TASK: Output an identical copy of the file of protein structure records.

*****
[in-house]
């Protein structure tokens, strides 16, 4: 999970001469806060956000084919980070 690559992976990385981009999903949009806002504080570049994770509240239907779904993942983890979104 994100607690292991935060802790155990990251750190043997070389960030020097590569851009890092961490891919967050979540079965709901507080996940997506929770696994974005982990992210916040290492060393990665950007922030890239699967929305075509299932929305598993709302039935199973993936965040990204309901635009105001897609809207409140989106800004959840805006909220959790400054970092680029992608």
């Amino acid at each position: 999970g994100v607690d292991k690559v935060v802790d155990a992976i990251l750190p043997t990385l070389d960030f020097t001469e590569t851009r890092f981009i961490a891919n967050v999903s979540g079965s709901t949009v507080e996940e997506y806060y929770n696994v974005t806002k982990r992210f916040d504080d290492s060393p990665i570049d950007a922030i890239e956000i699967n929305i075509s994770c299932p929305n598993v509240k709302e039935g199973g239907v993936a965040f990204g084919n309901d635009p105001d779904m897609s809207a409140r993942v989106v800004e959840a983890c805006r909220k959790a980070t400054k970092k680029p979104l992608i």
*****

[in-house]
């Protein structure tokens, strides 16, 4: 999970001469806060956000084919980070 690559992976990385981009999903949009806002504080570049994770509240239907779904993942983890979104 994100607690292991935060802790155990990251750190043997070389960030020097590569851009890092961490891919967050979540079965709901507080996940997506929770696994974005982990992210916040290492060393990665950007922030890239699967929305075509299932929305598993709302039935199973993936965040990204309901635009105001897609809207409140989106800004959840805006909220959790400054970092680029992608």
């Amino acid at each position: 999970g994100v607690d292991k690559v935060v802790d155990a992976i990251l750190p043997t990385l070389d960030f020097t001469e590569t851009r890092f981009i961490a891919n967050v999903s979540g079965s709901t949009v507080e996940e997506y806060y929770n696994v974005t806002k982990r992210f916040d504080d290492s060393p990665i570049d950007a922030i890239e956000i699967n929305i075509s994770c299932p929305n598993v509240k709302e039935g199973g239907v993936a965040f990204g084919n309901d635009p105001d779904m897609s809207a409140r993942v989106v800004e959840a983890c805006r909220k959790a980070t400054k970092k680029p979104l992608i």